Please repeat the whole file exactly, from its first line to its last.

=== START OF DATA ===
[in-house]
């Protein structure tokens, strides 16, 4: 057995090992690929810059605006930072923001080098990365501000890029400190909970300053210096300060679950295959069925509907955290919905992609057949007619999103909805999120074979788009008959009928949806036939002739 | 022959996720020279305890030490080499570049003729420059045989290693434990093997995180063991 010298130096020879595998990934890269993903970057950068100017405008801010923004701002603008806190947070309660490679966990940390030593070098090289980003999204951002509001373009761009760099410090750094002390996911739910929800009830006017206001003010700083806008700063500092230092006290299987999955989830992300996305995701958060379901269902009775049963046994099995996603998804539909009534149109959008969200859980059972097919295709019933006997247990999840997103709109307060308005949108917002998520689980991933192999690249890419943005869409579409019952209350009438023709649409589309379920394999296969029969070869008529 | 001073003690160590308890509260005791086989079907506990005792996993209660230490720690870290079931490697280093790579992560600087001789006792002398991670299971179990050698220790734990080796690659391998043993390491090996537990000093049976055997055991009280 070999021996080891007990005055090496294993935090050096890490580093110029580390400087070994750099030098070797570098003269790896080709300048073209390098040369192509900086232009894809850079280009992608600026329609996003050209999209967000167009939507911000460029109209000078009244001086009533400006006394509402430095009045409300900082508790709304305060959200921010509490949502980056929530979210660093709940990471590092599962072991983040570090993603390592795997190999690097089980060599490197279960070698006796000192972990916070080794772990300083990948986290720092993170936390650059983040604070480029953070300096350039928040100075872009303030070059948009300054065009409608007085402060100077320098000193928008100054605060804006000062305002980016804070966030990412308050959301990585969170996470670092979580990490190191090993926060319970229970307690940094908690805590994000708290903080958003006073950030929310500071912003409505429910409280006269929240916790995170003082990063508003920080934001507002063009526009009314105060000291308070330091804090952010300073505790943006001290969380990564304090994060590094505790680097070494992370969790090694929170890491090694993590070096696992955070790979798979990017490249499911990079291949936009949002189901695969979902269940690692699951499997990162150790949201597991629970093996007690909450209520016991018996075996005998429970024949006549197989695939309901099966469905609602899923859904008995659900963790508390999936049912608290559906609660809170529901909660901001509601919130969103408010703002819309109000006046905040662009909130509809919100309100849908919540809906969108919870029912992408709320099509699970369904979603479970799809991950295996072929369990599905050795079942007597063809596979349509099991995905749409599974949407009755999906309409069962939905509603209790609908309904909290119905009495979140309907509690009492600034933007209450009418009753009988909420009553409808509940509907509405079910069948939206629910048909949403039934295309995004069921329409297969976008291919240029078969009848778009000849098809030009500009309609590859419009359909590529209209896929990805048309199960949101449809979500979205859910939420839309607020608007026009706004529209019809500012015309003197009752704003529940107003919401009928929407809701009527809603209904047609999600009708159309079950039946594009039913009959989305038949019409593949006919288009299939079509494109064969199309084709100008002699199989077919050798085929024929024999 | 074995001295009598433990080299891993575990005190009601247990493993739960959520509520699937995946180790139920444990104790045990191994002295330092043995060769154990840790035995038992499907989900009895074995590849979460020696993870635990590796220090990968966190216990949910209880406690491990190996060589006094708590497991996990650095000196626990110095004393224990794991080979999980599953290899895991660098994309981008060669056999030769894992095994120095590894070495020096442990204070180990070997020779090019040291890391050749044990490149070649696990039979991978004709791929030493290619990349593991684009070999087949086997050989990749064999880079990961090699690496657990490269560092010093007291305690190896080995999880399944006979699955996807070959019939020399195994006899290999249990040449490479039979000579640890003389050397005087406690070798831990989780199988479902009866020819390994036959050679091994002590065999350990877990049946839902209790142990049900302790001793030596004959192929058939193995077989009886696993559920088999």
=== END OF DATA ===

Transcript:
[in-house]
């Protein structure tokens, strides 16, 4: 057995090992690929810059605006930072923001080098990365501000890029400190909970300053210096300060679950295959069925509907955290919905992609057949007619999103909805999120074979788009008959009928949806036939002739 | 022959996720020279305890030490080499570049003729420059045989290693434990093997995180063991 010298130096020879595998990934890269993903970057950068100017405008801010923004701002603008806190947070309660490679966990940390030593070098090289980003999204951002509001373009761009760099410090750094002390996911739910929800009830006017206001003010700083806008700063500092230092006290299987999955989830992300996305995701958060379901269902009775049963046994099995996603998804539909009534149109959008969200859980059972097919295709019933006997247990999840997103709109307060308005949108917002998520689980991933192999690249890419943005869409579409019952209350009438023709649409589309379920394999296969029969070869008529 | 001073003690160590308890509260005791086989079907506990005792996993209660230490720690870290079931490697280093790579992560600087001789006792002398991670299971179990050698220790734990080796690659391998043993390491090996537990000093049976055997055991009280 070999021996080891007990005055090496294993935090050096890490580093110029580390400087070994750099030098070797570098003269790896080709300048073209390098040369192509900086232009894809850079280009992608600026329609996003050209999209967000167009939507911000460029109209000078009244001086009533400006006394509402430095009045409300900082508790709304305060959200921010509490949502980056929530979210660093709940990471590092599962072991983040570090993603390592795997190999690097089980060599490197279960070698006796000192972990916070080794772990300083990948986290720092993170936390650059983040604070480029953070300096350039928040100075872009303030070059948009300054065009409608007085402060100077320098000193928008100054605060804006000062305002980016804070966030990412308050959301990585969170996470670092979580990490190191090993926060319970229970307690940094908690805590994000708290903080958003006073950030929310500071912003409505429910409280006269929240916790995170003082990063508003920080934001507002063009526009009314105060000291308070330091804090952010300073505790943006001290969380990564304090994060590094505790680097070494992370969790090694929170890491090694993590070096696992955070790979798979990017490249499911990079291949936009949002189901695969979902269940690692699951499997990162150790949201597991629970093996007690909450209520016991018996075996005998429970024949006549197989695939309901099966469905609602899923859904008995659900963790508390999936049912608290559906609660809170529901909660901001509601919130969103408010703002819309109000006046905040662009909130509809919100309100849908919540809906969108919870029912992408709320099509699970369904979603479970799809991950295996072929369990599905050795079942007597063809596979349509099991995905749409599974949407009755999906309409069962939905509603209790609908309904909290119905009495979140309907509690009492600034933007209450009418009753009988909420009553409808509940509907509405079910069948939206629910048909949403039934295309995004069921329409297969976008291919240029078969009848778009000849098809030009500009309609590859419009359909590529209209896929990805048309199960949101449809979500979205859910939420839309607020608007026009706004529209019809500012015309003197009752704003529940107003919401009928929407809701009527809603209904047609999600009708159309079950039946594009039913009959989305038949019409593949006919288009299939079509494109064969199309084709100008002699199989077919050798085929024929024999 | 074995001295009598433990080299891993575990005190009601247990493993739960959520509520699937995946180790139920444990104790045990191994002295330092043995060769154990840790035995038992499907989900009895074995590849979460020696993870635990590796220090990968966190216990949910209880406690491990190996060589006094708590497991996990650095000196626990110095004393224990794991080979999980599953290899895991660098994309981008060669056999030769894992095994120095590894070495020096442990204070180990070997020779090019040291890391050749044990490149070649696990039979991978004709791929030493290619990349593991684009070999087949086997050989990749064999880079990961090699690496657990490269560092010093007291305690190896080995999880399944006979699955996807070959019939020399195994006899290999249990040449490479039979000579640890003389050397005087406690070798831990989780199988479902009866020819390994036959050679091994002590065999350990877990049946839902209790142990049900302790001793030596004959192929058939193995077989009886696993559920088999």